Is there anyone out there who has not played an April Fools joke on someone, or hasn’t had such a joke played on them? The pranks, jokes and games associated with the day start at an early age and go on long after that. But why write about that on a history blog? Because, for lack of a better reason, the history of the day. Why do we celebrate a day devoted to an international day of pranks?
What follows is what I have discovered via the internet, that wondrous bit of technology that brings forth answers on most anything you ask for, and within minutes (or should I say seconds?).
Theory no. 2: In 1582, Pope Gregory III (you know, the man the Gregorian calendar is named after) decided that new year should start on January 1st now March 31. The change was published throughout the Church, but many people remained unaware of the change and continued to celebrate New Years Day on April 1st. According to Ginger Smoak, a medieval historian at the University of Utah in a Huffington Post article, those people were made fun of and called fools. Hence, April Fools.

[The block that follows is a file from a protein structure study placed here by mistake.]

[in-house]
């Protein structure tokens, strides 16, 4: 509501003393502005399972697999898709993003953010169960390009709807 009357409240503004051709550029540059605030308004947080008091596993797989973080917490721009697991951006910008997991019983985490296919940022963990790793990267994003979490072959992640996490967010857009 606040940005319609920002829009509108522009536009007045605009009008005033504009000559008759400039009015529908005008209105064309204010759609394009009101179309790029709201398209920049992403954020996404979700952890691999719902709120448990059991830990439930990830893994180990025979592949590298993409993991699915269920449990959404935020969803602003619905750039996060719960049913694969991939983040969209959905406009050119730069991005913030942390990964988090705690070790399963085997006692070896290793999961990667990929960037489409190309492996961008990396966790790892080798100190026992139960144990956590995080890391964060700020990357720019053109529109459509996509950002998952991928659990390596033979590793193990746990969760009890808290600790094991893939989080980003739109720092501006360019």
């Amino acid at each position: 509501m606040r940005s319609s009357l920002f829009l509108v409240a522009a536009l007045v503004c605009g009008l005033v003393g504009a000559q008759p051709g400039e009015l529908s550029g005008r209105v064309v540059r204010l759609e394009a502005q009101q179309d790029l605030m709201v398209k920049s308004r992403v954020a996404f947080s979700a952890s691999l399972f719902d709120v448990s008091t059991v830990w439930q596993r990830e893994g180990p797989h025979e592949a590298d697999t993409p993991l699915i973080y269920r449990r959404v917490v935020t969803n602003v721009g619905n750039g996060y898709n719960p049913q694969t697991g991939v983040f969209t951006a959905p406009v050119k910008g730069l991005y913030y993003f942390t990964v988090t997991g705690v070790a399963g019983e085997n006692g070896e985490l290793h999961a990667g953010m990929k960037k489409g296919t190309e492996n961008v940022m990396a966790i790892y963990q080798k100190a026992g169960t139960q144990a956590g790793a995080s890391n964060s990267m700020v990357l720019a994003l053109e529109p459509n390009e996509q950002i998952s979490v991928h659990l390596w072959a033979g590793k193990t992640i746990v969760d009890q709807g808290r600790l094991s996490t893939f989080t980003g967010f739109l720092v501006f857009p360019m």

Theory no. 3: Not every country adopted the Gregorian calendar at the same time; for example England did not adopt in until 1752 but had already established the tradition of celebrating April Fools Day. According to Wikipedia, in the United Kingdom and those countries whose traditions are derived from the UK, all joking ceases at midday. Anyone playing April Fools jokes after 12:00 pm is the “April fool” themselves.
Theory no. 4: The Romans celebrated a festival named Hilaria on March 25 rejoicing in the resurrection of Attis (in Phrygian religion, vegetation god). The Hindu calendar celebrates Holi (king Prahad), and the Jewish calendar has Purim (the salvation of the Jews from the wicked Haman).
Theory No. 5: Joseph Boskin, History Professor at Boston University, said the practice began during the reign of Constantine. Supposedly a group of court jesters told Constantine they could do a better job running the empire. Constantine, amused, allowed Krugel, a jester, to be king for a day. Kugel passed an edict calling for absurdity on that day, and it became an annual event.
Boskin’s explanation was picked up and printed in an Associated Press article in1983. It was only later that Associated Press realized they had been made an April Fool themselves. Boskin himself had made up the story as nothing more than an April Fools joke.
Theory no. 6: April 1st is just a time when normally winter ends and spring begins and people feel the need for fun and lighthearted celebration, at least for one day.
© 2012 Harbor History Museum. All rights reserved.